Transaction Account Guarantee program will not be extended
Earlier this month, the U.S. Senate was mired in debate concerning the Transaction Account Guarantee program. This program was created at the height of the U.S. financial crisis as an attempt to provide banks with protection against the volatile economic climate. The program provided federal insurance coverage for deposits kept in non-interest bearing bank accounts. This program successfully increased the financial activity that banks saw during the financial crisis, but the program has failed to receive the support it needed to be extended.
Insurance initiative fails after Senate debate
The Senate had been debating on whether to extend the insurance program for another two years, but these debates have crumbled. Now, the Transaction Account Guarantee program will expire at the end of this year. After the program has expired, the deposit insurance for non-interest bearing bank accounts will revert back to the $250,000 limit that had been the standard before 2008.
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Small banks had supported the federal insurance program
Small and mid-sized banks supported the extension of the federal insurance program, but large banks claimed that the program created a false sense of economic security for the country. Small banks claimed that allowing the Transaction Account Guarantee program to expire would mark a massive financial exodus for them, with many consumers taking their money and moving it to larger banks for the sake of security. Larger banks are typically more resilient against the volatile economic trends, thus consumers consider their money more protected with these institutions.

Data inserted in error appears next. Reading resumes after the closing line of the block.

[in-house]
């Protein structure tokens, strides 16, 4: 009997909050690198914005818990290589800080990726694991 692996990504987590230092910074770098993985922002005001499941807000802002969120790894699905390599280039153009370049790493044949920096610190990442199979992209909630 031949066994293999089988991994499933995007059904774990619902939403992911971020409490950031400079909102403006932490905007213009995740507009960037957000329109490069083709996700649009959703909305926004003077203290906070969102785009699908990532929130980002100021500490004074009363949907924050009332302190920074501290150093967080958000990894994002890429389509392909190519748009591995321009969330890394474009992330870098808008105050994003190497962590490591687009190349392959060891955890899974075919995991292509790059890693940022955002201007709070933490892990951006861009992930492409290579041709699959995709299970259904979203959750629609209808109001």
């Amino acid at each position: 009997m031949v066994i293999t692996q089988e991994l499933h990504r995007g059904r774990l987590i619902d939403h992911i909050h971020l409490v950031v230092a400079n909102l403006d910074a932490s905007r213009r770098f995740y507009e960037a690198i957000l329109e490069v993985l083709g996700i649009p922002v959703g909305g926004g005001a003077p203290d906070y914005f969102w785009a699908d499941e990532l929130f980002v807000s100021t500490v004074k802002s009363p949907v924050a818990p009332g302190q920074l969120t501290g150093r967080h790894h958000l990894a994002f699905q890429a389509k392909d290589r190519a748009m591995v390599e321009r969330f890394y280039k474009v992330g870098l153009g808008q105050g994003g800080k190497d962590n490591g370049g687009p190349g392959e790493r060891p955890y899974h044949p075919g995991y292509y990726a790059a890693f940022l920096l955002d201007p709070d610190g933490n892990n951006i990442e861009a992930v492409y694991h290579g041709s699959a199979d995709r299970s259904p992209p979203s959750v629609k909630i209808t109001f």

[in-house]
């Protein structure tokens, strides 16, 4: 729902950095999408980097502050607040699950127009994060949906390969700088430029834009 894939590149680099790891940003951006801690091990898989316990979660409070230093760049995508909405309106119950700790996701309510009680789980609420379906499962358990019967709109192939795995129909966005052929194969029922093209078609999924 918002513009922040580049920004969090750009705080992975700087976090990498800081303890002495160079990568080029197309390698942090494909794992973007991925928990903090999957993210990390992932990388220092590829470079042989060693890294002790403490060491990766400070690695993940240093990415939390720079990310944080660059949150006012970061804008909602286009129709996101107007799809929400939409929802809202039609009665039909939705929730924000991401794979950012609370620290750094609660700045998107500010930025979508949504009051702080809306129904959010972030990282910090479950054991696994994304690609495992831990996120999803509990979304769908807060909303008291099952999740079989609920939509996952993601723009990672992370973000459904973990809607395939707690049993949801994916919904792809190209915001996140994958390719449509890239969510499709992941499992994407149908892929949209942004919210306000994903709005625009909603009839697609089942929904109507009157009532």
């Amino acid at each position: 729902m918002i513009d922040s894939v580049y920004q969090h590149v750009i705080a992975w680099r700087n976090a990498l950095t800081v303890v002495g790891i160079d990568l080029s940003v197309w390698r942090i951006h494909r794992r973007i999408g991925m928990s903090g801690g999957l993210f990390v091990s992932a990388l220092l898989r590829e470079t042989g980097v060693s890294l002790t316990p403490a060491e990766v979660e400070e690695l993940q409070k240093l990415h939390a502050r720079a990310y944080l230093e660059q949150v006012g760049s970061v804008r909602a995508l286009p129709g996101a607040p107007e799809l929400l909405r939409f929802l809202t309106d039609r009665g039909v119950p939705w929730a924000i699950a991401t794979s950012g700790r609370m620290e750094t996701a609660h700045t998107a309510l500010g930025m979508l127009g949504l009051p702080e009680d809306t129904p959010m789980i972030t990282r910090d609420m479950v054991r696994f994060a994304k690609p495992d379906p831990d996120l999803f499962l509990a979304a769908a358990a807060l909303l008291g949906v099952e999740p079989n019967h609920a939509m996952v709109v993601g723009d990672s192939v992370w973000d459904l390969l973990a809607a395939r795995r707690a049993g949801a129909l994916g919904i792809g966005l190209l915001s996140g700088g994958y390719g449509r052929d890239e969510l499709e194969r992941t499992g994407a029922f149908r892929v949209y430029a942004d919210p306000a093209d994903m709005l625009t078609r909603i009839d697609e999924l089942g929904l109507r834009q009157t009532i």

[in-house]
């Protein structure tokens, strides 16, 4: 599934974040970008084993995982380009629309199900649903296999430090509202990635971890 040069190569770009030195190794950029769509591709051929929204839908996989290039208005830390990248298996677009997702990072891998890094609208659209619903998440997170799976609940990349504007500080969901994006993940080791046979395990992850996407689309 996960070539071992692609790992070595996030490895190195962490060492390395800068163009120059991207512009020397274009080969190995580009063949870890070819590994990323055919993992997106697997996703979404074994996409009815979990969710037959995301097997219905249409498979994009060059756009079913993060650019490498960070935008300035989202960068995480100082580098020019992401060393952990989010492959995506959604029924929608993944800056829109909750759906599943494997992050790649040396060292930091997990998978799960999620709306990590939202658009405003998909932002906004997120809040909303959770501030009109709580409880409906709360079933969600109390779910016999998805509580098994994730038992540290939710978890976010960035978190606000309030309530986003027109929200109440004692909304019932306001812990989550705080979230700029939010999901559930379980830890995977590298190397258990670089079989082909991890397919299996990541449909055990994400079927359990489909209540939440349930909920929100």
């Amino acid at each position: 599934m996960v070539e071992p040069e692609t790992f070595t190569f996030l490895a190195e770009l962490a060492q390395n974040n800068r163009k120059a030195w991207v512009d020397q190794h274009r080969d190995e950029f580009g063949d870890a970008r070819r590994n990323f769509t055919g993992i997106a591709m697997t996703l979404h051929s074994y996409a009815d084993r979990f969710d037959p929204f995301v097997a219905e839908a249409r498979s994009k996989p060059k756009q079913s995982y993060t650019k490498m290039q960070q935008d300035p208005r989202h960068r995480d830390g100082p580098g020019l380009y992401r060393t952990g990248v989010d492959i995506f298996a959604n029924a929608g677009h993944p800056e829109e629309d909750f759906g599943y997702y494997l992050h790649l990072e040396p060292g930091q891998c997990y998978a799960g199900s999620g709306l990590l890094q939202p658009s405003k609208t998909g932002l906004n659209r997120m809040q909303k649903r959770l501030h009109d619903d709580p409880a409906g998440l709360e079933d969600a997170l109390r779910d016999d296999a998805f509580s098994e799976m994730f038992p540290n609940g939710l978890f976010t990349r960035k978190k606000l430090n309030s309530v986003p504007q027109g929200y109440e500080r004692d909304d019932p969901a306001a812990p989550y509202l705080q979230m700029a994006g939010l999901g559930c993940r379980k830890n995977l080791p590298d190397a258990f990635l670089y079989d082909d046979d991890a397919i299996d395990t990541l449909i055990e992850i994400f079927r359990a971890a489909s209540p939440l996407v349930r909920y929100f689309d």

Cost cited as a major concern among lawmakers
The federal insurance program was met with opposition from federal lawmakers who highlighted cost as a major concern. The cost of the Transaction Account Guarantee program was not actually covered by the federal government. Instead, the costs of the program were covered by the banks that had been participating in the insurance initiative. Lawmakers expressed concern over banks’ ability to continue paying fees associated with the program, however, as their failure to do so would place the financial burden of the insurance initiative on taxpayers.